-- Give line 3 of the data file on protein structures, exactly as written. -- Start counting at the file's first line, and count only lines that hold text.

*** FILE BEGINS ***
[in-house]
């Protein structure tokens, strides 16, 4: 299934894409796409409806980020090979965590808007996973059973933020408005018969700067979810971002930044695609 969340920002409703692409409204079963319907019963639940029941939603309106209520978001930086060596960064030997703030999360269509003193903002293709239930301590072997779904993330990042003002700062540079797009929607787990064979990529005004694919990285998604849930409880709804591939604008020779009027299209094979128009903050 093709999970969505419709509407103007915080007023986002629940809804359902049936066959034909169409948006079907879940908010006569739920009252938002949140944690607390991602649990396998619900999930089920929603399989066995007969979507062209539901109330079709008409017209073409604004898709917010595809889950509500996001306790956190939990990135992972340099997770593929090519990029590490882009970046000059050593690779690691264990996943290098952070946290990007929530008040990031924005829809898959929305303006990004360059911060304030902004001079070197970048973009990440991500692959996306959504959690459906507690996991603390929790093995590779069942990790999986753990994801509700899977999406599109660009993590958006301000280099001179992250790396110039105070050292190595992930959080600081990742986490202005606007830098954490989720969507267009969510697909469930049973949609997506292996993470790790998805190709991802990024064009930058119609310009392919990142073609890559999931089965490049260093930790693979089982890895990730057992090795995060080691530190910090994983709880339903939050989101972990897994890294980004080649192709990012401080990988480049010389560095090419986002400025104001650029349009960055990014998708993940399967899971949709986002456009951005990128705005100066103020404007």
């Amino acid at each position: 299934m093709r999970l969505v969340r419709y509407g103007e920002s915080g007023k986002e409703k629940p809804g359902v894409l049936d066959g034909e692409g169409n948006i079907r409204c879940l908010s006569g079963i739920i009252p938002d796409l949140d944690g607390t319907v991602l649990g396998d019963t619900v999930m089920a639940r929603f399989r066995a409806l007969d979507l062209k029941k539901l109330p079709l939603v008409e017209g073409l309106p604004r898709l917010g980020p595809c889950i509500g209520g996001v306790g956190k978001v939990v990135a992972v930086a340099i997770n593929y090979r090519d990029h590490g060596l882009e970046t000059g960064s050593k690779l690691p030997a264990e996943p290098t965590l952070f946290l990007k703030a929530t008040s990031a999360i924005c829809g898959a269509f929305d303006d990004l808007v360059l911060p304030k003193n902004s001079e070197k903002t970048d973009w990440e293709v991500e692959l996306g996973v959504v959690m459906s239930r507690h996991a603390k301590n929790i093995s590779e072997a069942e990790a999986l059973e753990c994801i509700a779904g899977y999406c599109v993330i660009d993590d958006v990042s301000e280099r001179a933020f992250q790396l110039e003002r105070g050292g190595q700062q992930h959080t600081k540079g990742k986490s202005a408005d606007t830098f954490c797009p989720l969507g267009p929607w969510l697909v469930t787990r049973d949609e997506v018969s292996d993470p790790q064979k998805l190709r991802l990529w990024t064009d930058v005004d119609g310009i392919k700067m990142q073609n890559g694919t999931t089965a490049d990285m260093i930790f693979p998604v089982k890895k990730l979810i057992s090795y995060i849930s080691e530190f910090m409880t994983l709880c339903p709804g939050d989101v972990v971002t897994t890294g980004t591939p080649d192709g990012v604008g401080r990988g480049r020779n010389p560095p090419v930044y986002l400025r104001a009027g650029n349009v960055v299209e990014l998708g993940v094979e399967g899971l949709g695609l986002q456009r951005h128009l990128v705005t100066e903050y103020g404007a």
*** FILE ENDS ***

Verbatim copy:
């Amino acid at each position: 299934m093709r999970l969505v969340r419709y509407g103007e920002s915080g007023k986002e409703k629940p809804g359902v894409l049936d066959g034909e692409g169409n948006i079907r409204c879940l908010s006569g079963i739920i009252p938002d796409l949140d944690g607390t319907v991602l649990g396998d019963t619900v999930m089920a639940r929603f399989r066995a409806l007969d979507l062209k029941k539901l109330p079709l939603v008409e017209g073409l309106p604004r898709l917010g980020p595809c889950i509500g209520g996001v306790g956190k978001v939990v990135a992972v930086a340099i997770n593929y090979r090519d990029h590490g060596l882009e970046t000059g960064s050593k690779l690691p030997a264990e996943p290098t965590l952070f946290l990007k703030a929530t008040s990031a999360i924005c829809g898959a269509f929305d303006d990004l808007v360059l911060p304030k003193n902004s001079e070197k903002t970048d973009w990440e293709v991500e692959l996306g996973v959504v959690m459906s239930r507690h996991a603390k301590n929790i093995s590779e072997a069942e990790a999986l059973e753990c994801i509700a779904g899977y999406c599109v993330i660009d993590d958006v990042s301000e280099r001179a933020f992250q790396l110039e003002r105070g050292g190595q700062q992930h959080t600081k540079g990742k986490s202005a408005d606007t830098f954490c797009p989720l969507g267009p929607w969510l697909v469930t787990r049973d949609e997506v018969s292996d993470p790790q064979k998805l190709r991802l990529w990024t064009d930058v005004d119609g310009i392919k700067m990142q073609n890559g694919t999931t089965a490049d990285m260093i930790f693979p998604v089982k890895k990730l979810i057992s090795y995060i849930s080691e530190f910090m409880t994983l709880c339903p709804g939050d989101v972990v971002t897994t890294g980004t591939p080649d192709g990012v604008g401080r990988g480049r020779n010389p560095p090419v930044y986002l400025r104001a009027g650029n349009v960055v299209e990014l998708g993940v094979e399967g899971l949709g695609l986002q456009r951005h128009l990128v705005t100066e903050y103020g404007a």